Can You Use Hyaluronic Acid While Breastfeeding? – Safety Tips For Nursing Women

Can You Use Hyaluronic Acid While Breastfeeding? hyaluronic acid breastfeeding

Breastfeeding, especially for first-time mothers, is an exciting phase of the motherhood journey, but can be also quite stressful. It does come with its own challenges that every breastfeeding mom faces.

Aside from the common concerns, like shallow latch issues or painful and sore nipples that you may be struggling with, it is also important to consider what ingredients you can and cannot use on your skin during this fundamental time.

One such ingredient is hyaluronic acid. Its benefits for skin hydration and anti-aging are well known, but can it be safely used while breastfeeding?

Because it has ‘acid’ in its name, some people think it can be dangerous, but the truth is that hyaluronic acid can be safely used when you’re breastfeeding.

Here, I will tell you everything about the safety of hyaluronic acid for both pregnant and breastfeeding women, as well as their nursing babies. I will also share with you my tips on how to incorporate this ingredient into your skincare routine in the safest way!

This article is not a substitute for medical advice or consultation.

What Is Hyaluronic Acid & What Are Its Benefits

Hyaluronic acid is a naturally occurring substance found all over the body, particularly in the skin and eyes. It has become a very popular ingredient to include in skincare products such as moisturizers and serums, since it is gentle and non-irritating and works well with other skincare ingredients.

Hyaluronic acid is also known for its exceptional water-holding capacity, which is why it is so effective in skincare. In fact, hyaluronic acid can hold up to 1000 times its weight in water! This helps to keep the skin hydrated, plump, and supple.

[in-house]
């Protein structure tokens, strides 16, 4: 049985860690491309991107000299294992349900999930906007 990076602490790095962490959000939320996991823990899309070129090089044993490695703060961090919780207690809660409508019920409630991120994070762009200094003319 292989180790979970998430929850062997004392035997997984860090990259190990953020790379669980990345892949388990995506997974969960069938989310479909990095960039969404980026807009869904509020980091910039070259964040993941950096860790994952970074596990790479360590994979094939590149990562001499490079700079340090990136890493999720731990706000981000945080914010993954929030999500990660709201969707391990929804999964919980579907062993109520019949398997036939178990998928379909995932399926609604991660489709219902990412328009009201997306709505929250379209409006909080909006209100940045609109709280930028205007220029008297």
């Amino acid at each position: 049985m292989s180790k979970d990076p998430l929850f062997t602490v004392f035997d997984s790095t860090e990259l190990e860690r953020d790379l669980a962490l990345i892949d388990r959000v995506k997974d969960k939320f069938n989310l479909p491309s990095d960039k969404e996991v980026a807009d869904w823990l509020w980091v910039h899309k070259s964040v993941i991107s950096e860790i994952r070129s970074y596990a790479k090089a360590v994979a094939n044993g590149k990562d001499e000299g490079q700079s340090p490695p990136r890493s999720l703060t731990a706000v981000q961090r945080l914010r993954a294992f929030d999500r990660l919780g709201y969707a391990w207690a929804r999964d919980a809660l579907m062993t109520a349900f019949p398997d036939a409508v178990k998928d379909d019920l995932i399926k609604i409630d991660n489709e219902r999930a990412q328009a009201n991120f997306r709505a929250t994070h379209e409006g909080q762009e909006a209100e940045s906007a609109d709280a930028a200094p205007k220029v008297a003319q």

The other benefits of hyaluronic acid include:

  • Soothing: Hyaluronic acid has anti-inflammatory properties that can help soothe and calm the skin, making it a popular ingredient for those with sensitive or easily irritated skin types.
  • Anti-aging: As we age, the levels of collagen and hyaluronic acid found naturally in our skin decrease, which is why we develop wrinkles. Adding hyaluronic to your skincare routine could replenish the skin’s natural stores of this vital ingredient and help you to maintain a more youthful complexion. The plumping effects of hyaluronic acid can also help to improve the appearance of these fine lines and wrinkles.
  • Improved skin tone and texture: Hyaluronic acid can help improve skin texture and tone by hydrating the skin, making it look smoother and more supple.

Does Hyaluronic Acid Have Any Side Effects?

Hyaluronic acid is generally considered to be a very safe ingredient that is well-tolerated by all skin types. Side effects are very rare.

However, in these rare cases, individuals may experience mild effects such as redness or itching, dryness, or breakouts, particularly if they have sensitive skin or are using a high concentration of the ingredient. In even rarer cases, individuals may experience an allergic reaction to the substance, which can cause more severe symptoms like swelling or hives.

It’s important to remember that these side effects are typically mild and temporary, and most people are able to use hyaluronic acid in their skincare routine without any issues.

If you experience any persistent or severe side effects after using a hyaluronic acid product, you should discontinue use and consult a healthcare professional immediately.

Is Hyaluronic Acid Safe To Use During Pregnancy?

Although there is limited research available on the safety of hyaluronic acid during pregnancy, it is generally considered safe for expecting mothers to use1.

This is because hyaluronic acid is a natural substance in the body and is unlikely to be absorbed into the bloodstream in significant amounts when applied topically (which would later be passed on to the fetus).

If you do choose to use a skincare product containing hyaluronic acid during pregnancy, then it is crucial to choose a product that is free from other potentially harmful ingredients for pregnant women, such as retinoids, salicylic acid, or benzoyl peroxide.

Is It Safe To Use Hyaluronic Acid While Breastfeeding
Hyaluronic acid (in serums or creams) is perfectly safe during pregnancy and breastfeeding

Hyaluronic Acid & Breastfeeding – Is It Safe?

And now for the question we’re all here for – is hyaluronic acid safe to use while you are breastfeeding? The answer is yes, absolutely, hyaluronic acid is safe to use during breastfeeding2.

While it is only natural to be overly cautious about the products you use on your skin while breastfeeding, you can rest easy knowing that hyaluronic acid is not an ingredient that you need to be concerned about.

The “acid” tied to the word may scare some breastfeeding women, but the substance itself is very gentle and naturally found in the body.